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Small Business Security 101

Small Business Security 101

Small business security is something that is often overlooked, with IT responsibilities seemingly assigned to the person who knows the most about computers in many cases. While fulfilling the basic needs of the company, assigning such important responsibilities carelessly leaves your business vulnerable to a cyber attack that could result in the loss of customer information or severely damage your reputation.


Ignorance is Bliss, Or is It?

Smaller businesses are attractive targets to attackers because most small businesses rely on technology to perform day-to-day operations. Many businesses would not be able to thrive without the ability for customers to view its website, make online transactions, or even the ability for employees to send an email to employees or customers around the globe. Small businesses must realize that the technology that allows you to grow and be profitable can also pose the greatest threat to your business if not properly managed. Without training your employees to identify and understand the risk of cyber attacks, many businesses are sitting ducks for an attacker to simply harvest customer information. That’s what we call a low-risk, high-reward opportunity. The reputational damage caused by a cyber attack could very well force your business to close its doors completely.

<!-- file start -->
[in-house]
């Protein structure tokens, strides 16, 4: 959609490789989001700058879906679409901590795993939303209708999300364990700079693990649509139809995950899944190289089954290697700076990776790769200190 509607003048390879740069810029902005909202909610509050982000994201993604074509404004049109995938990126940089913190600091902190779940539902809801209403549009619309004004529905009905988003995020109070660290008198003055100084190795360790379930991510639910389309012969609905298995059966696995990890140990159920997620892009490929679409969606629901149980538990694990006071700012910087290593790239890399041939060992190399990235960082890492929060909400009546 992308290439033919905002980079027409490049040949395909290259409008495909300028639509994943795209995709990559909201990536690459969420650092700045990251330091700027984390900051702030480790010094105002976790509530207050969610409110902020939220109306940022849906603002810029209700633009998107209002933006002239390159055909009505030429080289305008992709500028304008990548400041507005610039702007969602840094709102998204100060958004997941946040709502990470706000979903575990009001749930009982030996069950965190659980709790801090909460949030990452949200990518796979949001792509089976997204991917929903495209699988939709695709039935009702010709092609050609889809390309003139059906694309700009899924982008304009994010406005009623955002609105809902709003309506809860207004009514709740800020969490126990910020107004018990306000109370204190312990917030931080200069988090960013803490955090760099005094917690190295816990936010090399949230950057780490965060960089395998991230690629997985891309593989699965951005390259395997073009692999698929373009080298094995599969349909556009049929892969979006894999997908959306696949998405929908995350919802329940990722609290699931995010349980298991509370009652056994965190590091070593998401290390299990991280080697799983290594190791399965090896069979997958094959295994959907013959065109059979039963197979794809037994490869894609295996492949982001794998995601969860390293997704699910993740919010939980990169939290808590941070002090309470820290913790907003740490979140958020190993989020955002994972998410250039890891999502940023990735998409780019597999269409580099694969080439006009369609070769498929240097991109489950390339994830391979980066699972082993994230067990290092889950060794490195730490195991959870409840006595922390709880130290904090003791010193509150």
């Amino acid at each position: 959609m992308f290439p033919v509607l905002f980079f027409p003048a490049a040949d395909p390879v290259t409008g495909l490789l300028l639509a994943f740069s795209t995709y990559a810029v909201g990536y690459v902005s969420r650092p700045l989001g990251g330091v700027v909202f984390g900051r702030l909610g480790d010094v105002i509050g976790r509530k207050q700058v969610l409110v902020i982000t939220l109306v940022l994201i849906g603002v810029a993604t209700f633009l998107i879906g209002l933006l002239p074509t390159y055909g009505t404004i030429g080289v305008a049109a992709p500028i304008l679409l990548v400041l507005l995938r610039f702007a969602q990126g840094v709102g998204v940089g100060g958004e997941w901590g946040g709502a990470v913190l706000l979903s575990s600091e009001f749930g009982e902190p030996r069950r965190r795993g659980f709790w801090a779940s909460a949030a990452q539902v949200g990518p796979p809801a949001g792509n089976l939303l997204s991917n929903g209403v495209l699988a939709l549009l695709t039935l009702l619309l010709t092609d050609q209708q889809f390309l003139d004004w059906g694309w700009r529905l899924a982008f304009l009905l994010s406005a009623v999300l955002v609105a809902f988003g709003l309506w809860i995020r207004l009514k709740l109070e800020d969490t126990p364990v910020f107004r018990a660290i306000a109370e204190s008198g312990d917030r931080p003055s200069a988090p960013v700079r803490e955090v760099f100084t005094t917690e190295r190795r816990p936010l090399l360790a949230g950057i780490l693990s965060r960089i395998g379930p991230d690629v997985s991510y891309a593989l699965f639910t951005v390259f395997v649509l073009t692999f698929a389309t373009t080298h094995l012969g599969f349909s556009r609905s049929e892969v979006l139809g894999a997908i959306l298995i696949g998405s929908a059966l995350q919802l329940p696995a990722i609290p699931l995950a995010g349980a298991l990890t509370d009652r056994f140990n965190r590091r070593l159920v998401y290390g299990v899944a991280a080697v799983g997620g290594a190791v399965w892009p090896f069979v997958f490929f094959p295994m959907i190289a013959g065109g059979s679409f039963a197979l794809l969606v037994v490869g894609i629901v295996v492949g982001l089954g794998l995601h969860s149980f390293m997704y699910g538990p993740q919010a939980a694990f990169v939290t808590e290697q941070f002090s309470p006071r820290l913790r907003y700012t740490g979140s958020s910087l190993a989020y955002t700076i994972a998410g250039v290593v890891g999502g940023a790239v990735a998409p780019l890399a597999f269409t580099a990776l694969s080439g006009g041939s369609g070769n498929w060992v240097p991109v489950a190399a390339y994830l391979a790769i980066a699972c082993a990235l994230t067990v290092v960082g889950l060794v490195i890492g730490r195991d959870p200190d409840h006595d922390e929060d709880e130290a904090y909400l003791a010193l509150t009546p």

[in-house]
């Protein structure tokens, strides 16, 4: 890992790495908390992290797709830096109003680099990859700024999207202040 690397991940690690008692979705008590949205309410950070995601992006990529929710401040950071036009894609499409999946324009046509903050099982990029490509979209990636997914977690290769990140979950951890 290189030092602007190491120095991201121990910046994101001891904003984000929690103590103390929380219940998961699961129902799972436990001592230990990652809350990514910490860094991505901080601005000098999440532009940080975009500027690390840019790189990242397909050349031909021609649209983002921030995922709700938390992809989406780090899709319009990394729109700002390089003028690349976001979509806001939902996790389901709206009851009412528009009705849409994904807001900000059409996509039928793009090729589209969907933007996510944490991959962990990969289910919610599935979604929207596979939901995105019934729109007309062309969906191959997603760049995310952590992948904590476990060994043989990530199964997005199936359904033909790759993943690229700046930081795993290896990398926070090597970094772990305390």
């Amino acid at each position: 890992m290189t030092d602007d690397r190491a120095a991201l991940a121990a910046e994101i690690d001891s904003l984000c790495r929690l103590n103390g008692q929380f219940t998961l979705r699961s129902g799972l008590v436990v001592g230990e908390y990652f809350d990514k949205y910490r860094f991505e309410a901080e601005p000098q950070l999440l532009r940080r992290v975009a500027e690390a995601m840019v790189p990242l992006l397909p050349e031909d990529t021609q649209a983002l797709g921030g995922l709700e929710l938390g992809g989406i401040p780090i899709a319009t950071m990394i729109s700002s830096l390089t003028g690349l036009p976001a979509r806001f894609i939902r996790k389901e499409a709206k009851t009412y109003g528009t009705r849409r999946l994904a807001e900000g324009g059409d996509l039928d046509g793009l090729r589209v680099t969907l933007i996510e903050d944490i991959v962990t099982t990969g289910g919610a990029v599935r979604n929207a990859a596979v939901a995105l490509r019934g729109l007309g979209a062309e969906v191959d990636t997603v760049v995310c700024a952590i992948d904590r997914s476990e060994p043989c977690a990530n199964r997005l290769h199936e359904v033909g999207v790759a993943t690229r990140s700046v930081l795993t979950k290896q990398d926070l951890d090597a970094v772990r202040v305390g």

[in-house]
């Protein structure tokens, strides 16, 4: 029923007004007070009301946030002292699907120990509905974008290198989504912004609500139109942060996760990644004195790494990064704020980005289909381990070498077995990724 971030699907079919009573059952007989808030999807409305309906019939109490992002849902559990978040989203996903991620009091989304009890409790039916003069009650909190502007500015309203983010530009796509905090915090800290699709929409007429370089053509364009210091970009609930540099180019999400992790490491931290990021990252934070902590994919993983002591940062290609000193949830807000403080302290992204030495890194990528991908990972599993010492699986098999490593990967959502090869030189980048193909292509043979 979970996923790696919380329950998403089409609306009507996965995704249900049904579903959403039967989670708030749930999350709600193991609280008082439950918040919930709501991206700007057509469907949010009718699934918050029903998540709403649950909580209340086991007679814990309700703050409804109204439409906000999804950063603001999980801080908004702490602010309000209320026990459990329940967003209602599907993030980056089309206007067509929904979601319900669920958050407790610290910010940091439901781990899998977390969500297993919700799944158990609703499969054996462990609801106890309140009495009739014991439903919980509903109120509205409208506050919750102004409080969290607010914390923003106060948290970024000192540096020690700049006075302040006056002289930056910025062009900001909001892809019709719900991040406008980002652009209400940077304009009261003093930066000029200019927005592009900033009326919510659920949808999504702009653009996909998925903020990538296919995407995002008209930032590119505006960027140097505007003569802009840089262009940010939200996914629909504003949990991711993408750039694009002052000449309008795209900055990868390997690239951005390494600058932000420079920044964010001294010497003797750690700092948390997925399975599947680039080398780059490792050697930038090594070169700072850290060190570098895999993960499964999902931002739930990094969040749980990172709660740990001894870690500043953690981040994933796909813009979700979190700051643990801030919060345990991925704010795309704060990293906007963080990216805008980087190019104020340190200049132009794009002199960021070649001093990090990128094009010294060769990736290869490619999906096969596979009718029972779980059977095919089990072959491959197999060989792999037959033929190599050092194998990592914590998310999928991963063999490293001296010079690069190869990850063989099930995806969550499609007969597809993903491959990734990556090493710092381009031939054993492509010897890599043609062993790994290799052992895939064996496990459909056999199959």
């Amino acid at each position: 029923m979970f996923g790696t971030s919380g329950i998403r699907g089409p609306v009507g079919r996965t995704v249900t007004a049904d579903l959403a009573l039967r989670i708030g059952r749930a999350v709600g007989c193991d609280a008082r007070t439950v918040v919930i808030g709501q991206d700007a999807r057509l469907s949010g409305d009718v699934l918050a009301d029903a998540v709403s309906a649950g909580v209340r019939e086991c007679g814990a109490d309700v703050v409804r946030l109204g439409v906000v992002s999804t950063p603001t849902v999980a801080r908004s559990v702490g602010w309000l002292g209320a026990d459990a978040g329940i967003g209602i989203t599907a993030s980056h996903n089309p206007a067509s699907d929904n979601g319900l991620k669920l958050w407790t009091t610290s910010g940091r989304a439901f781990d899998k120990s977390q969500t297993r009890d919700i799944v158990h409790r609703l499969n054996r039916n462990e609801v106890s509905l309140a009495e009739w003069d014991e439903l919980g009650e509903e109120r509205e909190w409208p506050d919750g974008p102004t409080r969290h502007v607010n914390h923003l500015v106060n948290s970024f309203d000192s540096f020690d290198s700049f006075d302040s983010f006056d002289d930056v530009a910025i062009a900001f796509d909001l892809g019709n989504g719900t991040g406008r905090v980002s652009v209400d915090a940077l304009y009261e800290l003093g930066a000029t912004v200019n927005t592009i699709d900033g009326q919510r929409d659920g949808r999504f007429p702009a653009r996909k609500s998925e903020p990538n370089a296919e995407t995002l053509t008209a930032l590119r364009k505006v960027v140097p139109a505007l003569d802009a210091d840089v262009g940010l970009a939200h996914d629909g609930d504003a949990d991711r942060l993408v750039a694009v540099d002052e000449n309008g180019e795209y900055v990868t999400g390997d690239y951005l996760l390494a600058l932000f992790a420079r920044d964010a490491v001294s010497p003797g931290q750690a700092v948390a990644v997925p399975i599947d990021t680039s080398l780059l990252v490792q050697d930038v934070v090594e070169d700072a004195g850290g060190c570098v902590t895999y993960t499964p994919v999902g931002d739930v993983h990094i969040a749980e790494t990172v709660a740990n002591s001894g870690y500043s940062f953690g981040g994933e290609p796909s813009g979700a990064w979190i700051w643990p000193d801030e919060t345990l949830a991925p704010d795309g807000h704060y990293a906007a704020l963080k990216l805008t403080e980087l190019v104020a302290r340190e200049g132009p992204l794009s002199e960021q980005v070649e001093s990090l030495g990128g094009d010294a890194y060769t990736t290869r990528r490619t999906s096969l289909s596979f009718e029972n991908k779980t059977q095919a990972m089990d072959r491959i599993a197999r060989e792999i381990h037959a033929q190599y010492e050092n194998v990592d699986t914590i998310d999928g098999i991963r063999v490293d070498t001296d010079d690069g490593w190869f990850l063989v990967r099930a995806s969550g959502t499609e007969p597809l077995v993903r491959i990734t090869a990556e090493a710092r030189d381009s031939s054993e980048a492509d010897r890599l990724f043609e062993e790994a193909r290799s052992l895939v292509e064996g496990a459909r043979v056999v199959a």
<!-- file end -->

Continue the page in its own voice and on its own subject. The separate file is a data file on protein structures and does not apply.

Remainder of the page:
Where to Start

An understanding of information security and how a well-managed program operates significantly reduces the risk of data being lost or stolen due to a cyber attack. In 2017, Manta conducted a poll of 1,420 small business owners and found that 87% felt they were at risk of experiencing a data breach.  Additionally, only a 17% noted that they had basic IT security controls in place. Basic security controls like antivirus and a firewall are critical to the health of the organization and its responsibility of protecting the customer information it possesses. Below are five (5) areas that any organization that utilizes the Internet NEEDS and is EXPECTED to have in place. If your business has not addressed these five (5) security control areas, stop what you’re doing and figure out how to protect your organization immediately.